Toulouse Airport now retail-ready for ’12m by 2023′

By Charlotte Turner |

Toulouse-Airport-digital-screen-leadAéroport Toulouse Blagnac (ATB), tells TRBusiness that its newly completed extension and radical retail transformation – spurred by the arrival of its new shareholder in 2015 – properly equips it to serve over 12m passengers it expects to be processing in 2023.


In a trade exclusive interview, Bruno Balerdi, Non-Aeronautical Revenue Development Director at ATB, told TRBusiness that the new commercial offer is already exceeding passengers’ expectations and that the airport hopes it can continue to attract more passengers from overseas.


This interview was held, in anticipation of an inauguration event taking place today, signalling the end of a major two-year extension project for the airport including – as reported – a transformation of the retail offer, a plethora of new F&B outlets, new piers and a 4-star hotel.


The airport told TRBusiness that it has extended the commercial area (inclusive of retail and F&B) by 5,000sq m. As reported, the space includes 17 new or renovated shops operated by Lagardère Travel Retail (travel essentials), Areas (Elior Group), Dufry as well as direct contracts with other independent brands.



These include a number of French airport exclusives such as Rituals, Tous and Victoria’s Secret. Other brands include La Tête dans les Etoiles & Looping, Parfois, The Fashion Place, Relay Stade Toulousain FNAC, Relay (two outlets), Mademoiselle Vernis, Relay Ducs de Gascogne, Relay Casino Shop, Donjon, FNAC, Aelia Beaute, Tie Rack and Travelex.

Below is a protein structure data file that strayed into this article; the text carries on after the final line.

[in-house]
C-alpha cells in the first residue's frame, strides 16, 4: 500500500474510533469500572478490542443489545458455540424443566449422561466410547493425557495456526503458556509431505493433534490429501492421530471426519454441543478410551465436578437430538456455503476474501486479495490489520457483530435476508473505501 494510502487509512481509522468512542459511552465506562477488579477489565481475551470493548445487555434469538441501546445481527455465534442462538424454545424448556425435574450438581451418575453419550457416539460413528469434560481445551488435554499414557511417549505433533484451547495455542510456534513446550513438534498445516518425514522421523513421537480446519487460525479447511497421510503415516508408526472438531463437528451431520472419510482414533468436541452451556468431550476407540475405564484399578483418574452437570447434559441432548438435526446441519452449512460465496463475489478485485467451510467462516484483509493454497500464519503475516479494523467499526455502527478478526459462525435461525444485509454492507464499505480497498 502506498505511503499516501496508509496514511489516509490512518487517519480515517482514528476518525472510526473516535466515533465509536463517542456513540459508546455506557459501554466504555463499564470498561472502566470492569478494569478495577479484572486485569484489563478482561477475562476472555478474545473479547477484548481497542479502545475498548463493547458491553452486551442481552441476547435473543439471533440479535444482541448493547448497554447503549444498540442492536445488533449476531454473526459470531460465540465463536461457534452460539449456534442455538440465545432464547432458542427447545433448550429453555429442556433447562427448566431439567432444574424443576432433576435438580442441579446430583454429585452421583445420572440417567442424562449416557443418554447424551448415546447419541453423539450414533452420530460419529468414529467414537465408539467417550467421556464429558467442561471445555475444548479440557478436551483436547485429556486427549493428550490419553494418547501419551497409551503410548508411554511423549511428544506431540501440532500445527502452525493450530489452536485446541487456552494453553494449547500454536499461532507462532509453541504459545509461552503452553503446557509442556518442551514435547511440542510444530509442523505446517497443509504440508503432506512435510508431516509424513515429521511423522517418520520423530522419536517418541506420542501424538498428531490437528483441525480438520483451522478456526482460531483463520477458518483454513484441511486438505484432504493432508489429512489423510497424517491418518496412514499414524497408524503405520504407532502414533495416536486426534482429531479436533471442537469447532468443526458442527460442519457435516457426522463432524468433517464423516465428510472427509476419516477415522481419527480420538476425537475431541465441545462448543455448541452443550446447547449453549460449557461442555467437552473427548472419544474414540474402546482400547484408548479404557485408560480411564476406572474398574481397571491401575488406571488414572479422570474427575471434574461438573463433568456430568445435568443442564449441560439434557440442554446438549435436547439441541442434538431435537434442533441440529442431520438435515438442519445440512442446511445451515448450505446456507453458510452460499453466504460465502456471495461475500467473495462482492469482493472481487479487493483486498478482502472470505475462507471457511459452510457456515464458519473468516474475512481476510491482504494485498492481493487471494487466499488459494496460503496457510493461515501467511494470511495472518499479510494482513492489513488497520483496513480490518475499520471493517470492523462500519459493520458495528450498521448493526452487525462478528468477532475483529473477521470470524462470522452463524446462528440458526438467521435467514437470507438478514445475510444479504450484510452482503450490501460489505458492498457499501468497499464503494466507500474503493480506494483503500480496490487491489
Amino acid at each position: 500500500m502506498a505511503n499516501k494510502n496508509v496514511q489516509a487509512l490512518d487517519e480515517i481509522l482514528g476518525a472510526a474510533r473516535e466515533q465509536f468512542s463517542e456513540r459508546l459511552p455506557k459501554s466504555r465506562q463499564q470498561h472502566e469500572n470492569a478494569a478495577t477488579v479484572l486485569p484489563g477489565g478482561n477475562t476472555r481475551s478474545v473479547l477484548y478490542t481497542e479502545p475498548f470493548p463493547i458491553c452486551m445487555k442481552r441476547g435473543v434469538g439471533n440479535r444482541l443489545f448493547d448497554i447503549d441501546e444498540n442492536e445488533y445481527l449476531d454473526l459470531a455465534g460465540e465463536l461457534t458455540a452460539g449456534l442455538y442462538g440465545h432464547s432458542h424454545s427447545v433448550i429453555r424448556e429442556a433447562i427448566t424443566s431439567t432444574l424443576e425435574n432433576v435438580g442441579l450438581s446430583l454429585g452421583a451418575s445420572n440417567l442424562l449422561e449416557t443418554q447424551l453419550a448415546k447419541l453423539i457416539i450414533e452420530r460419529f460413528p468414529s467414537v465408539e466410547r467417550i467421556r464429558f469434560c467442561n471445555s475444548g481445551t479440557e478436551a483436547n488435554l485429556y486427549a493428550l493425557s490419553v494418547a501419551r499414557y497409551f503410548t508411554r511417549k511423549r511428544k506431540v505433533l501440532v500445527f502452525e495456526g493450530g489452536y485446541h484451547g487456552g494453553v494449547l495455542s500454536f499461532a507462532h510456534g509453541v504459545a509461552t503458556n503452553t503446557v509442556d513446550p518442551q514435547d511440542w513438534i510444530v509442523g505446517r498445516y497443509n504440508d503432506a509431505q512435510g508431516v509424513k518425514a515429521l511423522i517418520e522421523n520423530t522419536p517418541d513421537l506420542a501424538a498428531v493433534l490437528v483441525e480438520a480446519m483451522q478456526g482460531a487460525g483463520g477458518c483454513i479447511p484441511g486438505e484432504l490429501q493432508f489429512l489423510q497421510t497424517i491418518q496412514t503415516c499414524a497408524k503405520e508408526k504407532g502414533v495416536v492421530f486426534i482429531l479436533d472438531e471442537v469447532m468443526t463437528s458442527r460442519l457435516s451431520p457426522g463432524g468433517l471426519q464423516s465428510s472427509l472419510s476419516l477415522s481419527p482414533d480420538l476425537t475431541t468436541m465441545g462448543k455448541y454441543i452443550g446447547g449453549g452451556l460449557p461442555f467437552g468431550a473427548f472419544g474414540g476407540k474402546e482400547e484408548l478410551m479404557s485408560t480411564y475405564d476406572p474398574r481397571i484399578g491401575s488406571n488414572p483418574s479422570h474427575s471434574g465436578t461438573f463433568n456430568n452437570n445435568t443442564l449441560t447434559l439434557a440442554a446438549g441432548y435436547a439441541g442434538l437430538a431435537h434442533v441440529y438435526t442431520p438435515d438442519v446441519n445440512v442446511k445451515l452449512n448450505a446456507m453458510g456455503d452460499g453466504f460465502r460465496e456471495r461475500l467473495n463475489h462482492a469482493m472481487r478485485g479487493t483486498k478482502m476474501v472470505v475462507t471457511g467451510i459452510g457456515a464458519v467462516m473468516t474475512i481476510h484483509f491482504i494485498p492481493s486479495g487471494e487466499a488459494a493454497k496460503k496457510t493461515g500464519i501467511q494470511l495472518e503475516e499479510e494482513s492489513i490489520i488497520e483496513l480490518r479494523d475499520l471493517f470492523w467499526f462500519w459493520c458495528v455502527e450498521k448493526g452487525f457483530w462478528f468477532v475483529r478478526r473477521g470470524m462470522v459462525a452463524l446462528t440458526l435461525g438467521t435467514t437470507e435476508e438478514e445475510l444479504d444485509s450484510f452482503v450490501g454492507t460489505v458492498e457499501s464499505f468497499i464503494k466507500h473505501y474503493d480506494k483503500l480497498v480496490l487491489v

Terre d’Occitanie showcases local produce within the Dufry walkthrough store.

Karine Ducos-Pomes, Marketing Retail & Advertising Manager, Non-Aeronautical Department, Aéroport Toulouse-Blagnac, told TRBusiness that plans for this extension, were drawn up swiftly following the arrival of new Chinese shareholder, Casil Europe in 2015.


Parent companies, China’s state-owned Shandong Hi-Speed Group and the Hong Kong-based Friedmann Pacific Asset Management, bought 49.99 percent of the airport in 2015. Casil Europe moved to acquire an additional 10% stake in the airport in early 2018, but the move was blocked by the French Government.


This Rituals store is a first for French airports.

Influenced by the shareholder, as part of the plans, the airport felt it was important to design a single security control area which could process 100% of the airport’s passengers, thereby increasing footfall for retailers in close proximity.



This phase nicely teed up the commercial transformation, which is very much inspired by the region. “We have tried to offer a strong sense of place with the new commercial offer,” said Ducos-Pomes.


“We want to celebrate the contrasts of Toulouse culture between the ‘Art of Living’ and ‘Life Tech.”


Spanish jewellery and fashion brand, Tous was approached by Toulouse Airport to participate in its speciality tender at the TFWA Cannes exhibition in 2017.

Although Toulouse – the fourth biggest city in France – is known for its distinctive blush-pink brick buildings, rural landscape, agricultural prowess and food & wine, it also refers to itself as a ‘high-tech hub’, home to the Airbus factory, which continues to attract students and highly-skilled workers from overseas.


The airport has been inspired by both of these elements in its brand selection and food & beverage outlets.